Dr Michela Raponi, PhD - University of Southampton - Career Track Postdoctoral Research Fellow

Dr Michela Raponi

PhD

University of Southampton

Career Track Postdoctoral Research Fellow

United Kingdom

Main Specialties: Oncology

Additional Specialties: RNA splicing, Breast Cancer, Genes Regulation, Evolution

Dr Michela Raponi, PhD - University of Southampton - Career Track Postdoctoral Research Fellow

Dr Michela Raponi

PhD

Introduction

Primary Affiliation: University of Southampton - United Kingdom

Specialties:

Additional Specialties:

Publications

20Publications

258Reads

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353PubMed Central Citations

BRCA1 exon 11 a model of long exon splicing regulation.

RNA Biol 2014 18;11(4):351-9. Epub 2014 Mar 18.

University of Southampton; Southampton, United Kingdom.

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http://dx.doi.org/10.4161/rna.28458DOI Listing
http://www.ncbi.nlm.nih.gov/pmc/articles/PMC4075520PMC
January 2015
50 Reads
4 Citations
4.974 Impact Factor

RBFOX2 protein domains and cellular activities.

Biochem Soc Trans.

RBFOX2 (RNA-binding protein, Fox-1 homologue 2)/RBM9 (RNA-binding-motif protein 9)/RTA (repressor of tamoxifen action)/HNRBP2 (hexaribonucleotide-binding protein 2) encodes an RNA-binding protein involved in tissue specific alternative splicing regulation and steroid receptors transcriptional activity. Its ability to regulate specific splicing profiles depending on context has been related to different expression levels of the RBFOX2 protein itself and that of other splicing regulatory proteins involved in the shared modulation of specific genes splicing. However, this cannot be the sole explanation as to why RBFOX2 plays a widespread role in numerous cellular mechanisms from development to cell survival dependent on cell/tissue type. RBFOX2 isoforms with altered protein domains exist. In the present article, we describe the main RBFOX2 protein domains, their importance in the context of splicing and transcriptional regulation and we propose that RBFOX2 isoform distribution may play a fundamental role in RBFOX2-specific cellular effects.

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August 2014
10 Reads

BRCA1 EXON 11, a CERES (composite regulatory element of splicing) element involved in splice regulation.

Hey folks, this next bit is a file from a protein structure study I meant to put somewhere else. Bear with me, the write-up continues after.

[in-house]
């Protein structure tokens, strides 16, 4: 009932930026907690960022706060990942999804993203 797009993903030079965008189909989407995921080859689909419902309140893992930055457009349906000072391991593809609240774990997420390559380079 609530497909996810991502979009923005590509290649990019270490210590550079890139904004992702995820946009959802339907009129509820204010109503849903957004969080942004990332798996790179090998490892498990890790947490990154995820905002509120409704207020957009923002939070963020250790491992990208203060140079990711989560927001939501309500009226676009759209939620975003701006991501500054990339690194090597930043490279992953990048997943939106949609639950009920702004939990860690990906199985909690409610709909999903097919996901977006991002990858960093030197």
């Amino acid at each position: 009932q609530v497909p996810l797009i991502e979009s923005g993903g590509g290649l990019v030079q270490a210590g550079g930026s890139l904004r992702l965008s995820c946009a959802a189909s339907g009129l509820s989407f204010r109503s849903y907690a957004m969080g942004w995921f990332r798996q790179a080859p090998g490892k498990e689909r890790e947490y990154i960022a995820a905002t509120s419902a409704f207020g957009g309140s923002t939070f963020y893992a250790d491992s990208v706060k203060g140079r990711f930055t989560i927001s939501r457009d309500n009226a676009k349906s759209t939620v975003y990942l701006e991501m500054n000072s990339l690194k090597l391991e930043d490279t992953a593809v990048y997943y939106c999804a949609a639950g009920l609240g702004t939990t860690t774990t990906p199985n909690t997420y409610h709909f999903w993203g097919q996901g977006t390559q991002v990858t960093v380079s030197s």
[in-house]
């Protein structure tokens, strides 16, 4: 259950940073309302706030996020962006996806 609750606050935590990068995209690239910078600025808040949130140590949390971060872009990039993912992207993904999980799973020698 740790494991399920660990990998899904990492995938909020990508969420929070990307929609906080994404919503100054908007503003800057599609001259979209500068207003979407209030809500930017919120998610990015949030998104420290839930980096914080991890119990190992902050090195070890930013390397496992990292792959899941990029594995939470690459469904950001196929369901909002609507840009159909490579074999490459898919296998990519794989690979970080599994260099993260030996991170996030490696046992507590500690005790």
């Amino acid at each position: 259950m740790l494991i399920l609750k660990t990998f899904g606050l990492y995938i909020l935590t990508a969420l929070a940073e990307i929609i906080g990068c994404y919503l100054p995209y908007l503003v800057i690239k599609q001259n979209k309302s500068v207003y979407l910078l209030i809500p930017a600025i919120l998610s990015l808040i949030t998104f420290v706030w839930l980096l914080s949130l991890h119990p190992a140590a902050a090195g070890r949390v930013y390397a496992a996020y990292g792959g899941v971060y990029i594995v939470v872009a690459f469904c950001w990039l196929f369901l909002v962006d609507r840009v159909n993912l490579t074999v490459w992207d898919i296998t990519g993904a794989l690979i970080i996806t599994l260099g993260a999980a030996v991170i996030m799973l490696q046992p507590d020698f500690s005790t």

Int J Mol Sci 2014 Jul 23;15(7):13045-59. Epub 2014 Jul 23.

Human Development and Health, University of Southampton, Southampton SO16 6YD, UK.

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http://dx.doi.org/10.3390/ijms150713045DOI Listing
http://www.ncbi.nlm.nih.gov/pmc/articles/PMC4139890PMC
July 2014
55 Reads
3 Citations
2.862 Impact Factor

Evolutionary constraint helps unmask a splicing regulatory region in BRCA1 exon 11.

PLoS One 2012 16;7(5):e37255. Epub 2012 May 16.

Human Development and Health, Faculty of Medicine, University of Southampton, Southampton, United Kingdom.

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http://journals.plos.org/plosone/article?id=10.1371/journal.pone.0037255PLOS
http://www.ncbi.nlm.nih.gov/pmc/articles/PMC3353946PMC
September 2012
8 Reads
7 Citations
3.234 Impact Factor

Systematic screening of FBN1 gene unclassified missense variants for splice abnormalities.

Clin Genet.

Defects at the level of pre-mRNA splicing are a common source of genetic mutation but such mutations are not always easy to identify from DNA sequence data alone. Clinical practice has only recently begun to incorporate analysis for this type of abnormality. Some base changes at the DNA level currently viewed as unclassified variants or missense mutations may influence RNA splicing. To address this problem for fibrillin 1 (FBN1) gene missense mutations we have carried out RNA analysis and in silico analysis with splice site prediction programs on 40 cases with 36 different mutations. Direct analysis of RNA from blood was performed by cDNA preparation, PCR amplification of specific FBN1 fragments, gel electrophoresis and sequencing of the PCR products. Of the 36 missense base changes, direct RNA analysis identified 2 which caused an abnormality of splicing. In silico analysis using five splice site prediction programs did not always accurately predict the splicing seen by direct RNA analysis. In conclusion, some apparent missense mutations have an effect on splicing which can be identified by direct RNA analysis, however, in silico analysis of splice sites is not always accurate, should be carried out with more than one prediction program and results should be used with caution.

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September 2012
6 Reads

BRCA1 exon 11 alternative splicing, multiple functions and the association with cancer.

Biochem Soc Trans 2012 Aug;40(4):768-72

Human Development and Health Academic Unit, Faculty of Medicine, University of Southampton, Southampton General Hospital, Southampton, UK.

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http://dx.doi.org/10.1042/BST20120140DOI Listing